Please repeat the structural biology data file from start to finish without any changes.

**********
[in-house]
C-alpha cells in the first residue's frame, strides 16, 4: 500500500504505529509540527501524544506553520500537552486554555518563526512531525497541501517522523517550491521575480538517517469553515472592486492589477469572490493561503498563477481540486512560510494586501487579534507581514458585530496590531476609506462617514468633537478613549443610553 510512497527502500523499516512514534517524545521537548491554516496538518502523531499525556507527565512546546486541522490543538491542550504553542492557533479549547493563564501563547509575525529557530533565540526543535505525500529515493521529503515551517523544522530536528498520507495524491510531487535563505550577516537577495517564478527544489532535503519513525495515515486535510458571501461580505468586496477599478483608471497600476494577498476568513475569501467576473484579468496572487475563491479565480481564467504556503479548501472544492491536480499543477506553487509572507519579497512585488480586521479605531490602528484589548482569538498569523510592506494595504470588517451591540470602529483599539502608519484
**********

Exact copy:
[in-house]
C-alpha cells in the first residue's frame, strides 16, 4: 500500500504505529509540527501524544506553520500537552486554555518563526512531525497541501517522523517550491521575480538517517469553515472592486492589477469572490493561503498563477481540486512560510494586501487579534507581514458585530496590531476609506462617514468633537478613549443610553 510512497527502500523499516512514534517524545521537548491554516496538518502523531499525556507527565512546546486541522490543538491542550504553542492557533479549547493563564501563547509575525529557530533565540526543535505525500529515493521529503515551517523544522530536528498520507495524491510531487535563505550577516537577495517564478527544489532535503519513525495515515486535510458571501461580505468586496477599478483608471497600476494577498476568513475569501467576473484579468496572487475563491479565480481564467504556503479548501472544492491536480499543477506553487509572507519579497512585488480586521479605531490602528484589548482569538498569523510592506494595504470588517451591540470602529483599539502608519484